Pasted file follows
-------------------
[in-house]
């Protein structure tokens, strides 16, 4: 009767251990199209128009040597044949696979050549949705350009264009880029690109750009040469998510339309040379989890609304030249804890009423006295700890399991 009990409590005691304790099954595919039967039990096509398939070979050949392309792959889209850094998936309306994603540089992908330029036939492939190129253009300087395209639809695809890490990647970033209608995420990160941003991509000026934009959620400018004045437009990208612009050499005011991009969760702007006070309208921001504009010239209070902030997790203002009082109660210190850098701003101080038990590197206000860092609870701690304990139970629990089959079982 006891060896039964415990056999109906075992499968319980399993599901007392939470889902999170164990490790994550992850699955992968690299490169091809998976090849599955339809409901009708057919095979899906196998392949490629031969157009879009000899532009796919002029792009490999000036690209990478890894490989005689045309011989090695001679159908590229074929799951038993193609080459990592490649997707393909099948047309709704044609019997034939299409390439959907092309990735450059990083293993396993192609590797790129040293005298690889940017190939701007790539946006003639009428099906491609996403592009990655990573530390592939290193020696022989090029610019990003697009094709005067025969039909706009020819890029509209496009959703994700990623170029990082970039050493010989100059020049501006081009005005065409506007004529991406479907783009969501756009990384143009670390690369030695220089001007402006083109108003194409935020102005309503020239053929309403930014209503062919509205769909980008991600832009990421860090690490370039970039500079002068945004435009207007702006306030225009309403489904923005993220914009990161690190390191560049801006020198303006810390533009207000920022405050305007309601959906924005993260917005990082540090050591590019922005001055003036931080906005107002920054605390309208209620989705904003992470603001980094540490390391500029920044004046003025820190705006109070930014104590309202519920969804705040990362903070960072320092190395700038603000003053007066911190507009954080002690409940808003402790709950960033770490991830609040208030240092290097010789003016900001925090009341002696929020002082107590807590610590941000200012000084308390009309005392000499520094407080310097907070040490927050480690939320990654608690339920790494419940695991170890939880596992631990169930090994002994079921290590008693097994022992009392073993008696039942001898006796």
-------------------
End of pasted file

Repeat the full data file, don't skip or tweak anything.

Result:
[in-house]
């Protein structure tokens, strides 16, 4: 009767251990199209128009040597044949696979050549949705350009264009880029690109750009040469998510339309040379989890609304030249804890009423006295700890399991 009990409590005691304790099954595919039967039990096509398939070979050949392309792959889209850094998936309306994603540089992908330029036939492939190129253009300087395209639809695809890490990647970033209608995420990160941003991509000026934009959620400018004045437009990208612009050499005011991009969760702007006070309208921001504009010239209070902030997790203002009082109660210190850098701003101080038990590197206000860092609870701690304990139970629990089959079982 006891060896039964415990056999109906075992499968319980399993599901007392939470889902999170164990490790994550992850699955992968690299490169091809998976090849599955339809409901009708057919095979899906196998392949490629031969157009879009000899532009796919002029792009490999000036690209990478890894490989005689045309011989090695001679159908590229074929799951038993193609080459990592490649997707393909099948047309709704044609019997034939299409390439959907092309990735450059990083293993396993192609590797790129040293005298690889940017190939701007790539946006003639009428099906491609996403592009990655990573530390592939290193020696022989090029610019990003697009094709005067025969039909706009020819890029509209496009959703994700990623170029990082970039050493010989100059020049501006081009005005065409506007004529991406479907783009969501756009990384143009670390690369030695220089001007402006083109108003194409935020102005309503020239053929309403930014209503062919509205769909980008991600832009990421860090690490370039970039500079002068945004435009207007702006306030225009309403489904923005993220914009990161690190390191560049801006020198303006810390533009207000920022405050305007309601959906924005993260917005990082540090050591590019922005001055003036931080906005107002920054605390309208209620989705904003992470603001980094540490390391500029920044004046003025820190705006109070930014104590309202519920969804705040990362903070960072320092190395700038603000003053007066911190507009954080002690409940808003402790709950960033770490991830609040208030240092290097010789003016900001925090009341002696929020002082107590807590610590941000200012000084308390009309005392000499520094407080310097907070040490927050480690939320990654608690339920790494419940695991170890939880596992631990169930090994002994079921290590008693097994022992009392073993008696039942001898006796």